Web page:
what is being said on both sides about this requirement? >> a lot of talk about this and people watching to see how this will impact voter turnout. it's specifically here in states like alabama and georgia. they also have something called their proof of sit accept ship laws. in addition to the regular voter i.d. laws, you have to have a birth certificate or license for a passport and again, the feeling from at least the critics is that that disenfranchises a lot of voters, specifically minorities. >> 50 years after the voting rights act and we're again suppressing the rights of black voters in alabama. >> we will go to people's houses to have their picture made if they don't have a photo i.d. in the state of alabama. we're not ever going to do anything to keep the people in the state of alabama from voting. >> a lot of eyes on the issue. we'll see from the totals
tonight the effect it has had. >> speaking of the south and the southern voting block we are talking about today, collectively, how many delegates are we talking about? >> we're talking about a large number. you know, individually, a lot of these states like alabama don't have a ton of delegates, alabama has 50, on the democratic side, it has 60, but when you add up what they all call the s.e.c. face, out of the southeastern conference in college sports is what people refer to it as, there are a large number of delegates, really more than 250 on each side, because you have georgia voting to do, alabama, arkansas, oklahoma, so really that's why this deep south region is seen as important in this election today. jonathan, thank you so much. we are joined now by lincoln mitchell, the national correspondent for the new york observer. lincoln, thank you for being
with us. >> my pleasure. >> you've covered these before. what makes this super tuesday different than others in recent memory? >> well, on the republican side, obviously that makes a difference is there is the front runner who is poised to do really well today and everyone is desperately figuring out how to stop that person. that is very different. the guy who may welcome in second today with delegates is also somebody who everyone in the republican establishment is trying to stop. >> you are talking about ted cruz. >> the leadership hasn't figured out who they hate more. they have landed on marco rubio, probably the strongest general election candidate. trump has twice rubio's support, so he's not a real factor. the hope is to somehow get from here to that rare unicorn of a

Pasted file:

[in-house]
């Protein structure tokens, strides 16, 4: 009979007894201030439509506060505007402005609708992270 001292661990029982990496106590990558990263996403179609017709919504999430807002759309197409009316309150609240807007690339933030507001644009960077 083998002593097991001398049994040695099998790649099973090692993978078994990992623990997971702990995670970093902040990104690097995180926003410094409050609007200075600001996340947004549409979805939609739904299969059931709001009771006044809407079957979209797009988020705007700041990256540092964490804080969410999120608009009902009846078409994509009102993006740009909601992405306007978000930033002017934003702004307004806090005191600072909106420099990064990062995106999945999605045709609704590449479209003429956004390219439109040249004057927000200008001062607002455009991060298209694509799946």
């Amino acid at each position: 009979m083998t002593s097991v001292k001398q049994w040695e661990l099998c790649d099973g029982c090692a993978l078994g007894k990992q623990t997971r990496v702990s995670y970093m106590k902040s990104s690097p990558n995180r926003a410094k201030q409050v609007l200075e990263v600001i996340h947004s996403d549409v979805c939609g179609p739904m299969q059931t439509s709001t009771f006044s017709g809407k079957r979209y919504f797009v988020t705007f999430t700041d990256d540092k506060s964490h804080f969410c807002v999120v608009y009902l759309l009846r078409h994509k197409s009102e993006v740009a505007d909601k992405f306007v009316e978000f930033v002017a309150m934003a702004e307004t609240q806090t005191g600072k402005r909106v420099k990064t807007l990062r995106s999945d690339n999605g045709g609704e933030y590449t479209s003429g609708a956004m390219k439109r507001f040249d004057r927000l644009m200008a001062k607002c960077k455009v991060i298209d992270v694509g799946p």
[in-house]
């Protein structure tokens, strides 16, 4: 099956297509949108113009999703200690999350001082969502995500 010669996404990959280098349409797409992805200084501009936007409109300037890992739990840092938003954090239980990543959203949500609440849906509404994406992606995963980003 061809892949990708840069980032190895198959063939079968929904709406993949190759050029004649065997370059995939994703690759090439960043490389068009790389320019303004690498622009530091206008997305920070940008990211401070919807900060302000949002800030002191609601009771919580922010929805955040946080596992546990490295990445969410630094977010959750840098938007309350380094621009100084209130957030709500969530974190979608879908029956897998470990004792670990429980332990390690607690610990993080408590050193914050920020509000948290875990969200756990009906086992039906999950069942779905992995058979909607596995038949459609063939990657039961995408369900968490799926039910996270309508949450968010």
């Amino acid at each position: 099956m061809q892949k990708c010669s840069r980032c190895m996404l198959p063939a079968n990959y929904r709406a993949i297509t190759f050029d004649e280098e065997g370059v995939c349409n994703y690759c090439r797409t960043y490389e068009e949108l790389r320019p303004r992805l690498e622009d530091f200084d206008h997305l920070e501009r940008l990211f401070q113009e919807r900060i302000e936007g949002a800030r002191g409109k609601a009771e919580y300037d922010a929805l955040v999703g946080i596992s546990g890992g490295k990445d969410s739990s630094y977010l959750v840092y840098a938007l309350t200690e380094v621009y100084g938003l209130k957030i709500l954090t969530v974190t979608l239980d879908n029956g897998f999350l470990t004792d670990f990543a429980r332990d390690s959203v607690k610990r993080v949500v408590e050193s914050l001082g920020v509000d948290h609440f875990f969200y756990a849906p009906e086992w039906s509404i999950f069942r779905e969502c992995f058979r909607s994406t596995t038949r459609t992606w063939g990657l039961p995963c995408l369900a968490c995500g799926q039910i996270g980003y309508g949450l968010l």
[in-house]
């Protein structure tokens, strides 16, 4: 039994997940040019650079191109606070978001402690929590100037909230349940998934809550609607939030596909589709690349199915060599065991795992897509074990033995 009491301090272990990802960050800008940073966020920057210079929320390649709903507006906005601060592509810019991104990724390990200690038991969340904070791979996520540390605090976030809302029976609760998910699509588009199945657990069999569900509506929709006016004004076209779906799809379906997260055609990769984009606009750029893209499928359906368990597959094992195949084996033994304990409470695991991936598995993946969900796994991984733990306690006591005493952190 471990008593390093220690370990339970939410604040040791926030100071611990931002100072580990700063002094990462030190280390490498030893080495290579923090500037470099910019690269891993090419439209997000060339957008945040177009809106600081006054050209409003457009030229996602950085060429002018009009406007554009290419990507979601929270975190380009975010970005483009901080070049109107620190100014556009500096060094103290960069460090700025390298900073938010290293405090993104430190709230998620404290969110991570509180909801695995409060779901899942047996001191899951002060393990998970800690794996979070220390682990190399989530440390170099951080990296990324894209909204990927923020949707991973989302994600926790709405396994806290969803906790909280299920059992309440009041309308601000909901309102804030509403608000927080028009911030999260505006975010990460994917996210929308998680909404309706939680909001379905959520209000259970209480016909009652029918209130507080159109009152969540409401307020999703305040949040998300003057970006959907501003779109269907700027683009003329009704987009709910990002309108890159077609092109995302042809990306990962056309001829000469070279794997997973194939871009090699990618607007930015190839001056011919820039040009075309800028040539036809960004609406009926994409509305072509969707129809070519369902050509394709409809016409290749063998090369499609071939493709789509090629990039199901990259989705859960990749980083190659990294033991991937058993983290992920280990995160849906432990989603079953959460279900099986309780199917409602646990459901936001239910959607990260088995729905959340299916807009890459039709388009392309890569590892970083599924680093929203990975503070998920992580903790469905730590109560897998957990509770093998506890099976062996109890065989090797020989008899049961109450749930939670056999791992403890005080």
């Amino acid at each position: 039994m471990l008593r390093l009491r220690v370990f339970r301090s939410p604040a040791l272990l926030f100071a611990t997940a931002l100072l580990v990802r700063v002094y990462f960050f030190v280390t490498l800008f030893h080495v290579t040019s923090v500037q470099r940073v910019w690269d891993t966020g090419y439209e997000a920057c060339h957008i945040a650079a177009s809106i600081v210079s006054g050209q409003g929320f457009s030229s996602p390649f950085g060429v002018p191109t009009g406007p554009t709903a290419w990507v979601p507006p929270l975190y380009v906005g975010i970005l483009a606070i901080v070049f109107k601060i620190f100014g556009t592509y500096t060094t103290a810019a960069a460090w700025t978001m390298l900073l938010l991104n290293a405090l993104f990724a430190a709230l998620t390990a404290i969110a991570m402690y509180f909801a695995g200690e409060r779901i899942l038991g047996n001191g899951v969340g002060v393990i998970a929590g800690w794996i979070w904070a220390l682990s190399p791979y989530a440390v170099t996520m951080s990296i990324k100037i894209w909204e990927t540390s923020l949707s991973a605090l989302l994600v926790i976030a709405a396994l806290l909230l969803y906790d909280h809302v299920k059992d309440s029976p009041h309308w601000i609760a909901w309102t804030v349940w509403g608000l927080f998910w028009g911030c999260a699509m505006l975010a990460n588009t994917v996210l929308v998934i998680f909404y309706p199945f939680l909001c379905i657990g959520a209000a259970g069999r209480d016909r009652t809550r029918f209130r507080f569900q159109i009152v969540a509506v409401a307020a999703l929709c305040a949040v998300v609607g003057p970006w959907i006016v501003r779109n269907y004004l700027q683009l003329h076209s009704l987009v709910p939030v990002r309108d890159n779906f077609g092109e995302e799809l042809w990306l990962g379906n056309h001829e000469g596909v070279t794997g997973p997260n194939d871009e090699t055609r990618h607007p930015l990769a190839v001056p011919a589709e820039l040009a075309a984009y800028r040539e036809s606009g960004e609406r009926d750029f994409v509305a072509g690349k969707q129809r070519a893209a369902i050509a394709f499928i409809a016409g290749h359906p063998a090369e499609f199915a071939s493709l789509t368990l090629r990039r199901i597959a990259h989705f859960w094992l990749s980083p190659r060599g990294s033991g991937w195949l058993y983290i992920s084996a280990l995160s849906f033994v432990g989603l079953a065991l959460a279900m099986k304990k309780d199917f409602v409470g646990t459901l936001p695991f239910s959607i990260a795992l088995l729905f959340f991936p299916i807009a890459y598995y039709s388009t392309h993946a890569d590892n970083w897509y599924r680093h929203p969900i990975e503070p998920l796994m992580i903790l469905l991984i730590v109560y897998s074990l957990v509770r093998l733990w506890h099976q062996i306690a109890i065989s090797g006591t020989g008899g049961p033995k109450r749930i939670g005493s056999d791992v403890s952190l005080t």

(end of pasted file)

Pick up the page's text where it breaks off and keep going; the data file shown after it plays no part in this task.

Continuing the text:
brokered convention. on the democratic side, this is the first time where a candidate in what was a competitive race is poised to really break it open on super tuesday. super tuesday, the last competitive democratic primary, clinton and obama were neck and neck. 1988, al gore and jesse jackson were neck and neck. this is a little different dynamic with regards to hillary clinton. >> clinton does seem to be widening her lead over the bernie sanders, in south carolina winning by double digits. he has continued to raise a lot of money from individual donors. he raised as much money last month as he that during his whole campaign. what is the must ore win for sanders today? he's going to win vermont, what about massachusetts, colorado. >> what is the delegate count that he needs, i'm putting that at 45%. if he gets 45%, he's in fine
shape, less than 40, i think he says kind of out of it. minnesota, massachusetts and colorado, now he needs to win at least one of those. of those three, the most important by far is massachusetts. it's a neighboring state, so should be the easiest, although elizabeth warren who is a kindred spirit that stayed out of the race and hillary clinton has been working hard there. if she beats him there, that is not good for bernie sanders, but minnesota is a state with a progressive democratic party. if we look at the s.e.c. and i am not a big college sports fan. >> me either. >> there is georgia and alabama, deep south states, huge african-american vote. oklahoma, tennessee. >> tennessee. >> and arkansas are technically southern states. they were part of the old confederacy if that means something. much lower african-american
vote. if hillary beats him in tennessee and oklahoma, she is doing it with largely white support, showing she is winning across racial lines. >> is that a factor in virginia, as well? let's talk about texas, cruz should win texas. the latest poll shows cruz 35%, trump 32%, within the margin of error. they are basically neck and neck. >> who has to win the accident, if he doesn't win texas, this campaign is effectively over. you can't get elected in a tough state, tough primary to the u.s. senate and four years later not carry it in the presidential primary. >> how much does he need to win it by? >> he has to win it by one vote to have bragging rights. the centrist populist nativist course he's taking is appealing